Making Basic Audio Adjustments with the Audio Mixer

In most cases, when editors first start working on a movie, their primary focus is on the visuals and the content of the accompanying audio. At this early stage, adjustments are limited to the overall levels of the audio, and not the details of the final mix. The Audio Mixer’s mute and solo buttons, along with the track faders and panning sliders, let you quickly manage the audio tracks and clips in your program so that you can make early decisions about how your audio should fit together while you edit.

Note: Mute and solo buttons are used only for monitoring your audio during playback. They are ignored during Print to Video or Edit to Tape operations, and during export to a movie or audio file.

When Audio Mixer Controls Aren’t Available

There are several instances when the controls of a given track’s track strip aren’t available.

  • If there is no clip on that track at the position of the playhead: The fader on that track’s track strip is set to indicate that there is complete silence at the gap in the track. It is not possible to adjust a given track’s fader if there is no clip at the current position of the playhead.
  • If the clip at the position of the playhead is not enabled: The result is the same as if there were no clip on the track. Because the clip is disabled in the track, the track strip cannot control it. You can enable or disable a clip by choosing Modify > Clip Enable.
  • If that track is locked in the Timeline: The track strip for that track is unavailable, preventing you from making changes to that track. The fader and panning slider continue to animate, however, as audio from that track is still being output.
  • If the entire track is disabled in the Timeline: The track strip for that track is dimmed, preventing you from making changes to the track. Fader and pan automation set for clips in that track remain untouched, however, and are preserved when you reenable that track.

Using the Mute Button to Silence Audio Tracks

Sometimes, while monitoring your sequence audio, you may want to disable the playback of certain audio tracks. For example, if you’re editing a section of dialogue and you want to hear it without music, you can mute the tracks with the music clip without stopping playback.

Muting a track does not remove audio level or pan keyframes; it simply turns off the audio output of that track until you turn it back on. Muting a track also doesn’t delete audio render files associated with clips on that track. A track’s mute status overrides its solo status, so even if a track is soloed, you won’t hear it if it is muted.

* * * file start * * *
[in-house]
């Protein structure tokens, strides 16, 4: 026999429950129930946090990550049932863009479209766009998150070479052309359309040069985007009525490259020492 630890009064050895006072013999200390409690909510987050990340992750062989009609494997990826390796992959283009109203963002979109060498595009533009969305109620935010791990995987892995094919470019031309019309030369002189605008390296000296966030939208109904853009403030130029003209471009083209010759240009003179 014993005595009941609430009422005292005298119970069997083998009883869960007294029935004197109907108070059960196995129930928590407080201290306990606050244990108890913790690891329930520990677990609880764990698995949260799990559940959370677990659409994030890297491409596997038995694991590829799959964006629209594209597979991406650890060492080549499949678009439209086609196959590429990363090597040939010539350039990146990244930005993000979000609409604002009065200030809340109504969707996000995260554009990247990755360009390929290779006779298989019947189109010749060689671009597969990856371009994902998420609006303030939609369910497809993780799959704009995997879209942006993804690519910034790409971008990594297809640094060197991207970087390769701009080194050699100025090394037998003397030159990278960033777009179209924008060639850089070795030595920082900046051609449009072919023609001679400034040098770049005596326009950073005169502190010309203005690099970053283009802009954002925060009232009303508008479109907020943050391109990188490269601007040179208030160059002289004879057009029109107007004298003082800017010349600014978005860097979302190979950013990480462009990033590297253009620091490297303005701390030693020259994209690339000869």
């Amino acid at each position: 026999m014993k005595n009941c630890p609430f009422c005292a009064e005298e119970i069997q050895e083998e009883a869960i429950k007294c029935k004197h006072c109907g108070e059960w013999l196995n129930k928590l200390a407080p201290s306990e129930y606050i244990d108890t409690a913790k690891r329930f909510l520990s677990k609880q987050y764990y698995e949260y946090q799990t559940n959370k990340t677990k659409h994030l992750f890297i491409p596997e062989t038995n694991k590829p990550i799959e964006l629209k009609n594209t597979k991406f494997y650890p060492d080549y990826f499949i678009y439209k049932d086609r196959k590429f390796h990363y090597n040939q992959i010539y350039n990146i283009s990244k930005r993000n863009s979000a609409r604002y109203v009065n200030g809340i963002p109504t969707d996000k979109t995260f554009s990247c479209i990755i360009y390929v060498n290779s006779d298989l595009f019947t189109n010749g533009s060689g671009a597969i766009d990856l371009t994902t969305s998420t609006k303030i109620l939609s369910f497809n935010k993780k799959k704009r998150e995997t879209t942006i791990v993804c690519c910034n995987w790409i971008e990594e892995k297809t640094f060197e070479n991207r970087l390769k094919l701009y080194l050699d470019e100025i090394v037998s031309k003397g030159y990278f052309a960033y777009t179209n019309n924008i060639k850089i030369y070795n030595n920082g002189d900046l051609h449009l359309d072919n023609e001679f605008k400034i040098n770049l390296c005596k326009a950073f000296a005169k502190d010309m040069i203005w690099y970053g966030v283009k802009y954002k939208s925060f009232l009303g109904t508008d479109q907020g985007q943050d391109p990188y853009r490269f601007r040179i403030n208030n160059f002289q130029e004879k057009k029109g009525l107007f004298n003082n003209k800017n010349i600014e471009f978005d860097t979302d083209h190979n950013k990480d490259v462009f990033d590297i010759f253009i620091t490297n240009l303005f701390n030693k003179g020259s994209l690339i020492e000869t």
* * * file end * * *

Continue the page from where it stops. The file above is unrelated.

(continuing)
Note: Mute buttons cannot be automated.

To mute one or more tracks
Do one of the following:
  • In the Audio Mixer, click the mute button in the track strip for the track you want to silence.

    Figure. Mute button in the Audio Mixer tab.
  • In the Timeline, click the Audio Controls button to display the mute and solo buttons for each track, then click the mute button for the audio track you want to silence.

    Figure. Audio Controls button and mute button in the Timeline.
To disable mute on all tracks at once
  • Control-click the mute button of any track’s track strip in the Audio Mixer, then choose Reset All Mutes from the shortcut menu.

To mute the master output
  • In the Audio Mixer, click the Master mute button.

To mute all tracks at once
  • Option-click any selected mute button.

Using the Solo Button to Listen to Individual Tracks

If your sequence contains several audio tracks and you want to listen to a track in isolation, you can temporarily solo only that track. When you click a track’s solo button to solo a track, all other tracks are automatically muted. However, if other tracks’ solo buttons are selected, these tracks still remain soloed. If you select the solo buttons on multiple tracks, all tracks whose solo buttons are selected play back, and all other audio tracks in your sequence are muted.

Note: Solo buttons cannot be automated.

To solo one or more tracks
Do one of the following:
  • In the Audio Mixer, click the solo button in the track strip for the track you want to solo. All tracks without solo enabled are silenced.

    Figure. Solo button in the Audio Mixer tab.
  • In the Timeline, click the Audio Controls button to display the mute and solo buttons for each track, then click the solo button for the audio track you want to solo. All tracks without solo enabled are silenced.

    Figure. Audio Controls button and solo button in the Timeline.
To disable solo on all tracks at once
  • Control-click the solo button of any track’s track strip in the Audio Mixer, then choose Reset All Solos from the shortcut menu.

Using Faders to Adjust Audio Levels

Final Cut Pro stores audio level information in clips, not in tracks. When you adjust faders in the Audio Mixer, you affect only the clips currently beneath the playhead. This is the same as adjusting a clip’s audio level directly in the Timeline or Viewer.